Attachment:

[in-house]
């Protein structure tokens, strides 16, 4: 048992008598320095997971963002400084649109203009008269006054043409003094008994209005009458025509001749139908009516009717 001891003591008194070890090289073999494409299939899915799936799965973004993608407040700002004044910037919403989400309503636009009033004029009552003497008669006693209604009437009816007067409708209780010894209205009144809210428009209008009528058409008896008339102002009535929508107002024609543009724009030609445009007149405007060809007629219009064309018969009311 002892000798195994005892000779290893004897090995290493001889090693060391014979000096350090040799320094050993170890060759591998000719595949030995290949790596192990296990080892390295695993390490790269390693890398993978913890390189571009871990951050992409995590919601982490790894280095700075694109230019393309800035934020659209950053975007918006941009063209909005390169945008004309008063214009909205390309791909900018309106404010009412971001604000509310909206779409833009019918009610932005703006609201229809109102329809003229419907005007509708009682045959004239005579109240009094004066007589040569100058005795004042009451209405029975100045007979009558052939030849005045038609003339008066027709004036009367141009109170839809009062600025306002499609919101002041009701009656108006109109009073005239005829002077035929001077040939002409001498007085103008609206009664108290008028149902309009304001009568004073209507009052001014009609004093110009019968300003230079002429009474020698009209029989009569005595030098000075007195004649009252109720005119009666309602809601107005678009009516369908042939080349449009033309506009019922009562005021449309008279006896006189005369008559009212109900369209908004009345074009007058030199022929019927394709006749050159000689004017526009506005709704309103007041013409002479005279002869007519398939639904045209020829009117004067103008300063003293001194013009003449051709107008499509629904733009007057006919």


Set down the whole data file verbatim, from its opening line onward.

[in-house]
């Protein structure tokens, strides 16, 4: 048992008598320095997971963002400084649109203009008269006054043409003094008994209005009458025509001749139908009516009717 001891003591008194070890090289073999494409299939899915799936799965973004993608407040700002004044910037919403989400309503636009009033004029009552003497008669006693209604009437009816007067409708209780010894209205009144809210428009209008009528058409008896008339102002009535929508107002024609543009724009030609445009007149405007060809007629219009064309018969009311 002892000798195994005892000779290893004897090995290493001889090693060391014979000096350090040799320094050993170890060759591998000719595949030995290949790596192990296990080892390295695993390490790269390693890398993978913890390189571009871990951050992409995590919601982490790894280095700075694109230019393309800035934020659209950053975007918006941009063209909005390169945008004309008063214009909205390309791909900018309106404010009412971001604000509310909206779409833009019918009610932005703006609201229809109102329809003229419907005007509708009682045959004239005579109240009094004066007589040569100058005795004042009451209405029975100045007979009558052939030849005045038609003339008066027709004036009367141009109170839809009062600025306002499609919101002041009701009656108006109109009073005239005829002077035929001077040939002409001498007085103008609206009664108290008028149902309009304001009568004073209507009052001014009609004093110009019968300003230079002429009474020698009209029989009569005595030098000075007195004649009252109720005119009666309602809601107005678009009516369908042939080349449009033309506009019922009562005021449309008279006896006189005369008559009212109900369209908004009345074009007058030199022929019927394709006749050159000689004017526009506005709704309103007041013409002479005279002869007519398939639904045209020829009117004067103008300063003293001194013009003449051709107008499509629904733009007057006919």